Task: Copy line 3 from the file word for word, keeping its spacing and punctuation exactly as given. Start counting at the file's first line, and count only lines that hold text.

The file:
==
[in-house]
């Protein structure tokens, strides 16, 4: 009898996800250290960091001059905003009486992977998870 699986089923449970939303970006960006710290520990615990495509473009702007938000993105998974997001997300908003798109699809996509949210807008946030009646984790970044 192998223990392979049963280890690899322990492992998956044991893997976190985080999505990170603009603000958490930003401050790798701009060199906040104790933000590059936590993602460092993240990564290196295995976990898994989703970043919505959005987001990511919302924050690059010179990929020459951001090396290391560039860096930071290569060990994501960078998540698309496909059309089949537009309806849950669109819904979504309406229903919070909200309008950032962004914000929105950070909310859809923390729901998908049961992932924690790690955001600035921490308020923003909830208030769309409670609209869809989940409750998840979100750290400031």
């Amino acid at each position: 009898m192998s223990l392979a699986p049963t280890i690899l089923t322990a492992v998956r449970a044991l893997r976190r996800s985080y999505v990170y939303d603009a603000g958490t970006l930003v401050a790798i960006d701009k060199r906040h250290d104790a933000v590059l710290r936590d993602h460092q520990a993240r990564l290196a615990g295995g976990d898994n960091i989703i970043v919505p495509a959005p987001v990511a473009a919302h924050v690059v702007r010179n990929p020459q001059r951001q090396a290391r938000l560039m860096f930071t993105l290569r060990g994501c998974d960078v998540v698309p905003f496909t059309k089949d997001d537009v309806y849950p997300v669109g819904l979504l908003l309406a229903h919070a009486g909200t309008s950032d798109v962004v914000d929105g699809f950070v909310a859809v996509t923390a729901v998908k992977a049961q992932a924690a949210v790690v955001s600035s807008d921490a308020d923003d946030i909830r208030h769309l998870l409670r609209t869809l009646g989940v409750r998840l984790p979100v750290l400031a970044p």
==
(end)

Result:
């Amino acid at each position: 009898m192998s223990l392979a699986p049963t280890i690899l089923t322990a492992v998956r449970a044991l893997r976190r996800s985080y999505v990170y939303d603009a603000g958490t970006l930003v401050a790798i960006d701009k060199r906040h250290d104790a933000v590059l710290r936590d993602h460092q520990a993240r990564l290196a615990g295995g976990d898994n960091i989703i970043v919505p495509a959005p987001v990511a473009a919302h924050v690059v702007r010179n990929p020459q001059r951001q090396a290391r938000l560039m860096f930071t993105l290569r060990g994501c998974d960078v998540v698309p905003f496909t059309k089949d997001d537009v309806y849950p997300v669109g819904l979504l908003l309406a229903h919070a009486g909200t309008s950032d798109v962004v914000d929105g699809f950070v909310a859809v996509t923390a729901v998908k992977a049961q992932a924690a949210v790690v955001s600035s807008d921490a308020d923003d946030i909830r208030h769309l998870l409670r609209t869809l009646g989940v409750r998840l984790p979100v750290l400031a970044p």